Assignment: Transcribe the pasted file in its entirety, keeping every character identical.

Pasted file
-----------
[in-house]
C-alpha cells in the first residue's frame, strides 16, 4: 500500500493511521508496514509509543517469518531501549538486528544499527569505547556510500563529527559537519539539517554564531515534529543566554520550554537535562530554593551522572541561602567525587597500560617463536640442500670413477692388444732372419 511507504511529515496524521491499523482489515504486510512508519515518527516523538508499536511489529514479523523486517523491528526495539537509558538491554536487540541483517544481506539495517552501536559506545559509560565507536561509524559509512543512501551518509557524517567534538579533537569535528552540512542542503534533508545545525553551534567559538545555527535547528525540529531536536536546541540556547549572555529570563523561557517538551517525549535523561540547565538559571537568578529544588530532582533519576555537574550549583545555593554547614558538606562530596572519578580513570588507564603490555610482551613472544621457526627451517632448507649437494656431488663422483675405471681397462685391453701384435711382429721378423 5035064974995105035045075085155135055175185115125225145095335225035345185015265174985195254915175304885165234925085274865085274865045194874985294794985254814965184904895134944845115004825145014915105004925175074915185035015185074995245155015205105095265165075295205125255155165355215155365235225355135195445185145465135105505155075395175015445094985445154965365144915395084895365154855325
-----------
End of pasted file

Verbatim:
[in-house]
C-alpha cells in the first residue's frame, strides 16, 4: 500500500493511521508496514509509543517469518531501549538486528544499527569505547556510500563529527559537519539539517554564531515534529543566554520550554537535562530554593551522572541561602567525587597500560617463536640442500670413477692388444732372419 511507504511529515496524521491499523482489515504486510512508519515518527516523538508499536511489529514479523523486517523491528526495539537509558538491554536487540541483517544481506539495517552501536559506545559509560565507536561509524559509512543512501551518509557524517567534538579533537569535528552540512542542503534533508545545525553551534567559538545555527535547528525540529531536536536546541540556547549572555529570563523561557517538551517525549535523561540547565538559571537568578529544588530532582533519576555537574550549583545555593554547614558538606562530596572519578580513570588507564603490555610482551613472544621457526627451517632448507649437494656431488663422483675405471681397462685391453701384435711382429721378423 5035064974995105035045075085155135055175185115125225145095335225035345185015265174985195254915175304885165234925085274865085274865045194874985294794985254814965184904895134944845115004825145014915105004925175074915185035015185074995245155015205105095265165075295205125255155165355215155365235225355135195445185145465135105505155075395175015445094985445154965365144915395084895365154855325